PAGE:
My electric bicycle

Having moved from from a city surrounded by hills and the occasional mountain, to one of the flattest cities in the country, I thought that it might be a good time to purchase a bicycle.  Hmm, that might be a bit of an over exaggeration… Having moved from a city centre within walking distance of work, to a city where I needed to commute four miles each way and with awful  traffic, I thought it might be a good time to purchase a bicycle.

Luckily for me, I was reading the memo at the time, a sort of webzine of interesting things, and an article on electric bicycles had me hooked.  The author described her dislike of cycling, her fear of the roads and her change of heart following road testing an electric bike – I knew it was for me.

Having just moved and wanting to become a ‘local’, I went to my local bike shop to enquire about what was available, they had one make, so I bought it – I was persuaded, as the shop owner told me that he had bought his wife one; if it was good enough for the wife of a bicycle shop owner, it was good enough for me.

I am lucky that my place of work has a very good bicycle scheme, allowing you to spend up to £2000 on a bike – my bike came in at a neat £2000, but as the alternative was a daily £4 park and ride ticket, it still worked out cheaper to cycle, even when I was paying off the bike.

The bike itself is an Electron Ridge and it can cycle 15mph at it’s ‘high’ level (the level I constantly ride it at), at this setting it can do 42 miles without needing to recharge the battery and longer on lower settings.  The electrics work very well (the memo article had suggested not getting much below this as it tended to break relatively quickly) and although one of the mudguards cracked and it took me about three months to upgrade to ‘non-puncture’ tyres, which I would highly recommend, I have never looked back.

How to discuss my bike in public, however, is a challenge that continues.  I live in a city in which many people cycle, there are good cycle paths and bad commuter traffic; everyone has a bike, not that many people have an electric bike.  Even where bikes are commonplace, if you suggest that you commute to work by bicycle people look impressed – I guess they assume I look like some lycra-clad loon zooming along on some thin race bike, getting in my morning race.  The reality is that I am merrily zooming to work whilst my legs slowly rotate, with ample time to look around me, smiling as I fly past ‘proper’ cyclists and speed past the cars.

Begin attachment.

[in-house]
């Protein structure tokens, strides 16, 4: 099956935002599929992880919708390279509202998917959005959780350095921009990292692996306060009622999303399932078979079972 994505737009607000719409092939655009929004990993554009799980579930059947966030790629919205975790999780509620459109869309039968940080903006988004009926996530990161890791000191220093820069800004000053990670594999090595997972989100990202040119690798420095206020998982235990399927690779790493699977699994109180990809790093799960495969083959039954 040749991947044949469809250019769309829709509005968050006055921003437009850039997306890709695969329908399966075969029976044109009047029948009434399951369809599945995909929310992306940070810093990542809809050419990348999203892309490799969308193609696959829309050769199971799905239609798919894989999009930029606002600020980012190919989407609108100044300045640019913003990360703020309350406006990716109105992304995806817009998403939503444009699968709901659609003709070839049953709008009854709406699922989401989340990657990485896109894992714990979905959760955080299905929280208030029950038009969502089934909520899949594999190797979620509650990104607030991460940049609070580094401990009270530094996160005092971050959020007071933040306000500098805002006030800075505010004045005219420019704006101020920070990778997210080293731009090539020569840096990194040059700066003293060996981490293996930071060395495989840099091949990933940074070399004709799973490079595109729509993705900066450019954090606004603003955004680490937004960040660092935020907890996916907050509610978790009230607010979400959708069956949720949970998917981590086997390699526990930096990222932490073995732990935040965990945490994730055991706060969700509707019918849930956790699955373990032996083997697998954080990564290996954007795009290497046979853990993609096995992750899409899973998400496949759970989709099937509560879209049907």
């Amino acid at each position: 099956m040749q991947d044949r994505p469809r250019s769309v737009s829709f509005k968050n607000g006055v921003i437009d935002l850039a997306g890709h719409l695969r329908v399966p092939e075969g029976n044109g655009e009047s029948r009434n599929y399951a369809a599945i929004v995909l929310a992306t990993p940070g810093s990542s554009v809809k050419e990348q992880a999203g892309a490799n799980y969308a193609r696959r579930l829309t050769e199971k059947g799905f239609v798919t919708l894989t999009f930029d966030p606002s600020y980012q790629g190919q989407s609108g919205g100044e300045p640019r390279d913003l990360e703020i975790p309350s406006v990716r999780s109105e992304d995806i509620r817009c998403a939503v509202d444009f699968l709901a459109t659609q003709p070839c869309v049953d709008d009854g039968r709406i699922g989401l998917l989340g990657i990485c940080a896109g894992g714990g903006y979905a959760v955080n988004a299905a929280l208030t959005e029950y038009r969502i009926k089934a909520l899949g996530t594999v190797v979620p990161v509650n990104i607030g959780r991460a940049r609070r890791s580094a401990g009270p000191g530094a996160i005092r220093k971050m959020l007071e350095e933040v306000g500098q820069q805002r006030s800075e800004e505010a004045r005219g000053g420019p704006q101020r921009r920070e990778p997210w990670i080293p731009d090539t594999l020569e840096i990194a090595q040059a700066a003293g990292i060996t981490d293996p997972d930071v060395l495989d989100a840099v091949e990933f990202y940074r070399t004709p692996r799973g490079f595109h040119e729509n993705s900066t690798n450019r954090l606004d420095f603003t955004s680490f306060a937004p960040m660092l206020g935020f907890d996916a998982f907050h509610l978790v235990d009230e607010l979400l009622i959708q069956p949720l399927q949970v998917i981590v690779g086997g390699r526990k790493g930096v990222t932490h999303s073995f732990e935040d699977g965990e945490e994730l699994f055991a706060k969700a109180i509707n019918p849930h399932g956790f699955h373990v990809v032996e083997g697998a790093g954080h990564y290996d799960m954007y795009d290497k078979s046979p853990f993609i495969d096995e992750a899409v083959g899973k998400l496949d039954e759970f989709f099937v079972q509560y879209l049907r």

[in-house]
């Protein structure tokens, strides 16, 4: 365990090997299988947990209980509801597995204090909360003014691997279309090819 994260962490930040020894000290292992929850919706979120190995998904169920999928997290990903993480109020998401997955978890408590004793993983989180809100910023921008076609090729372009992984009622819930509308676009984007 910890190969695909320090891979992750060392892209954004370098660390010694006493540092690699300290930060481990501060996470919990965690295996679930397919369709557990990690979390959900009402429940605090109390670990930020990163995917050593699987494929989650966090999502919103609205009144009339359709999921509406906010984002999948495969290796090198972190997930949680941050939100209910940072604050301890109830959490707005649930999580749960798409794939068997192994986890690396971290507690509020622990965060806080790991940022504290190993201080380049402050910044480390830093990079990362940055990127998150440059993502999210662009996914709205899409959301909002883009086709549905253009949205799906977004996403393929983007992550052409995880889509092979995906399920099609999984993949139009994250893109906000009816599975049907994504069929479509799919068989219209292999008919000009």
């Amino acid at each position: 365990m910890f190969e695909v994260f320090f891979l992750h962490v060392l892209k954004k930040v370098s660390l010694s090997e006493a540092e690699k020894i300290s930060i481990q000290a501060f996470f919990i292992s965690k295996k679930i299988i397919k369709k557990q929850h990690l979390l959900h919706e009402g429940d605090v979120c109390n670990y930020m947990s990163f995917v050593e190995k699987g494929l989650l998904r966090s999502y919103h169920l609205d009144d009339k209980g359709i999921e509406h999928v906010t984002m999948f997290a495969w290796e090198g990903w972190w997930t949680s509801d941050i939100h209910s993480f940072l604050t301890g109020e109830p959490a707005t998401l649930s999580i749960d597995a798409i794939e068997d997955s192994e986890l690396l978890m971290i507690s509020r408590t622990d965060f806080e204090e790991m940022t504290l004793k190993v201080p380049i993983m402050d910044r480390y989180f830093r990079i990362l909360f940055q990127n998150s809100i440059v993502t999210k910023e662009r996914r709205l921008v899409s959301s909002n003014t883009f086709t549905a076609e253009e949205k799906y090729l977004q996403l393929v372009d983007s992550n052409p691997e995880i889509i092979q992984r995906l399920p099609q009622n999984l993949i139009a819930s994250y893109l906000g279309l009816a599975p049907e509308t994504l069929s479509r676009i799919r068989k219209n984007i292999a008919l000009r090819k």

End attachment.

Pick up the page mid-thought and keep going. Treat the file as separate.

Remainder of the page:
So, I feel that I cannot leave them with this false impression, if I tell anyone I cycle to work I immediately follow it with “I have an electric bike”.  Perhaps it is just normal and all owners of electric bikes feel the need to share their enthusiasm for this transportation with the world.  However, if I’m not sure I do it for that reason (though I am enthusiastic about it), I think it’s because I feel guilty thinking that people will believe I am better/healthier than I am.  I know this may sound ridiculous – as though anyone would care: if I drove to work, I wouldn’t feel the need to say “I have an electric car”.  Perhaps it’s a bit different because you would never cycle a car.  However, the point I am trying to make is that I share the information not always because I want to, but because I’m worried that if I don’t, people might think I am trying to hoodwink them.

Obviously in the case of entrenched societal guilt this is a pretty minor affair (in fact I can’t think of anything smaller – I even really like the fact I own an electric bike).  However, I do find it interesting that I react in this way.  I wonder if this is the reason that there are not more sales of electric bikes? Even though the alternative to cycling is likely to be driving, it still feels lazy to use an electric bike.

Top tips for buying an electric bike

  • buy from a shop that sells more than one brand because the shop is likely to be more knowledgeable about electric bikes and can provide some helpful advice
  • Definitely upgrade your tyres to ‘puncture prevent’ tyres – the tyres on an electric bike wear out more quickly because you are cycling so fast!
  • Your brakes will wear out more quickly too – I haven’t quite got round to upgrading these yet.
  • An electric bike is a heavy bike – I would not necessarily recommend it if you were hoping to sometimes use it without the electric assist.
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